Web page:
How to Insulate Your Home

How to insulate your home the easy way to make your house warmer in winter, cooler in summer, and much quieter year round.

| December 1995/January 1996

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    Diagram 1: In unheated attic, install batts with facing down, leaving area above eave vents clear.
    MOTHER EARTH NEWS STAFF
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    >Diagram 2: In heated attic, install batts from the top down and staple paper edges.
    MOTHER EARTH NEWS STAFF
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    Installing insulation, which in most cases you can do on your own, will not only have a huge impact on your energy expenditure, but also will make your home feel more solid and quiet in the bargain.
    PHOTO: MOTHER EARTH NEWS STAFF
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    Diagram 3: Install batts in unheated crawl space.
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    Diagram 4: Unvented crawl space wall, nail batts to sill.
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    Diagram 5: Humid climates use 4-ft. wide bubbble-pack insulation above vented crawl space.
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    Diagram 6: Applying cellulose fiber insulation from the exterior of your home.
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    Diagram 10: Below rafters, ventilation maintained between rafters.
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    Diagram 7: When applying cellulose fiber, wear long sleeves, hat, gloves, goggles and a dual-cartridge respirator.
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    Diagram 8: In the attic, you can blow loose-fill fibers over existing insulation.
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    Diagram 9: Ceiling level, ventilation maintained at eaves.
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    Diagram 11: Between rafters, ventilation maintained above insulation.
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    Diagram 12: Above rafters ventilation maintained between insulation and roof covering.
    MOTHER EARTH NEWS STAFF
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    Overview of where insulation may be in place in your house.
    MOTHER EARTH NEWS STAFF

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How to insulate your home with easy to use methods to warm your house in winter, make it cooler in summer, and make your home much quieter year round. (See the insulation diagrams in the image gallery.)

How to Insulate Your Home

Few people know just how much more comfortable and how much money and energy could be saved by a comprehensive insulation upgrade. Oh, sure, it nags at you every time you get a $200 oil or gas bill, but will the time expended in buttoning up the house (to the extent that a rank amateur is capable) really pay off? Consider this: The newest generation of what used to be called superinsulation—plastic, metal, and recycled material composites—makes fiberglass look antiquated by comparison, is quicker and far less hazardous to install, and has the capacity to reduce your home's heating and cooling load by 50 percent. For the average home, that's a $1,500 savings on wood, coal, oil, or gas that you can put right back into your pocket. This is particularly true if you have a home that has not benefited from an upgrade in the past 10 years. Such an upgrade, which in most cases you can do on your own, will not only have a huge impact on your energy expenditure, but also will make your home feel more solid and quiet in the bargain.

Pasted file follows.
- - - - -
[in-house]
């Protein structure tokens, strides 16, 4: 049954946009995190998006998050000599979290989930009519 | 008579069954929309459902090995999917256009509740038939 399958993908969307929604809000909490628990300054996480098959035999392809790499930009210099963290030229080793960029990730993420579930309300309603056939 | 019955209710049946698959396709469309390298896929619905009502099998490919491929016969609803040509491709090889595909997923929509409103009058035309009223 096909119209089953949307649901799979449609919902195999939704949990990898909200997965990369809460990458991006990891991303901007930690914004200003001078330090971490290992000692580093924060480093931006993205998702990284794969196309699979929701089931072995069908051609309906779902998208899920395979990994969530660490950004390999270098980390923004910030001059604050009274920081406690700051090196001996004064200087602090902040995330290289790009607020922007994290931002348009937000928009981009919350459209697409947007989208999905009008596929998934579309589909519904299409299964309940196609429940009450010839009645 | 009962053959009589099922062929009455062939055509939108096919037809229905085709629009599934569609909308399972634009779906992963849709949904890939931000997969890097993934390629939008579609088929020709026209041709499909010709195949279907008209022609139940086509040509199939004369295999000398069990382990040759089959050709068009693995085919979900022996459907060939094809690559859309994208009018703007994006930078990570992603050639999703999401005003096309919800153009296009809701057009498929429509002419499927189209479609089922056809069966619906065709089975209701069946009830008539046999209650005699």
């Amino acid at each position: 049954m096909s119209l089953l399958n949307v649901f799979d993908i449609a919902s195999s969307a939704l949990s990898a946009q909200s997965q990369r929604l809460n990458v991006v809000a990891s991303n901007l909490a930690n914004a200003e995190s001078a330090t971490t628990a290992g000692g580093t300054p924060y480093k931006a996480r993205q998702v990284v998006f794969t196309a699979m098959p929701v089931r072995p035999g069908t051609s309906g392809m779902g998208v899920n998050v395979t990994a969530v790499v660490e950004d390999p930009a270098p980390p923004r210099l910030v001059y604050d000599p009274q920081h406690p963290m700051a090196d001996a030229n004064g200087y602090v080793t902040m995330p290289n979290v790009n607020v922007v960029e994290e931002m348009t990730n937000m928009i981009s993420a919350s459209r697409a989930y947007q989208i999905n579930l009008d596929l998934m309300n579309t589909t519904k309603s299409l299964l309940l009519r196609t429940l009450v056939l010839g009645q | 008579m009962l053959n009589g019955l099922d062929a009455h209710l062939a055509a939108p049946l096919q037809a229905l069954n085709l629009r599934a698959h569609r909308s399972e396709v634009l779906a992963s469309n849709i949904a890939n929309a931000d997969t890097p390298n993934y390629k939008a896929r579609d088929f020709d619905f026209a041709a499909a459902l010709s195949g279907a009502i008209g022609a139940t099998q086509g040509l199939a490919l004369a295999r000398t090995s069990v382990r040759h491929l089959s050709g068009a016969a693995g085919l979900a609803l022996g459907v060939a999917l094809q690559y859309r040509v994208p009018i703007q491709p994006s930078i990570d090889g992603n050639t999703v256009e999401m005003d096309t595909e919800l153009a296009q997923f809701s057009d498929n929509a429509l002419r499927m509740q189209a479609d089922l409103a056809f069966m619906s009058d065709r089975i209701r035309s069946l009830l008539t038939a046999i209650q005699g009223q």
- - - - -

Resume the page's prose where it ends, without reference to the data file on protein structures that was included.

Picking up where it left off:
Installing insulation in existing buildings poses challenges. However, the question is no longer whether it makes sense to insulate or even to some extent how much to insulate. The question now is simply how to find the most effective way of insulating each element of our home to the highest standard that we can afford. In the next few pages, I'll tell you how to do just that.

There is one important concept that is worth bearing in mind: Total heat produced in a building equals total heat lost to the outside. All insulation does is slow down the rate of heat loss, so that less heat is required to maintain the same internal temperature. When we insulate our houses to a high standard, we not only conserve the heat from our heating appliances, but also from all the other sources of heat, such as heat from cookers, lights, computers, and our bodies. These by-product sources of heat can then play a more important role in heating, and do the entire job themselves at certain times of the year.



Materials  

Choosing the most suitable material for each situation, as you might imagine, is an important part of insulating, though much of the decision will be made for you depending upon the locally available materials. Most are not suitable for every application; for instance, some deteriorate with moisture. It is also important that we choose materials that do least harm to the environment. However, to some extent all materials used for insulation are ecological because in most cases during their life cycle they will prevent many times more pollution than their manufacturing has caused.






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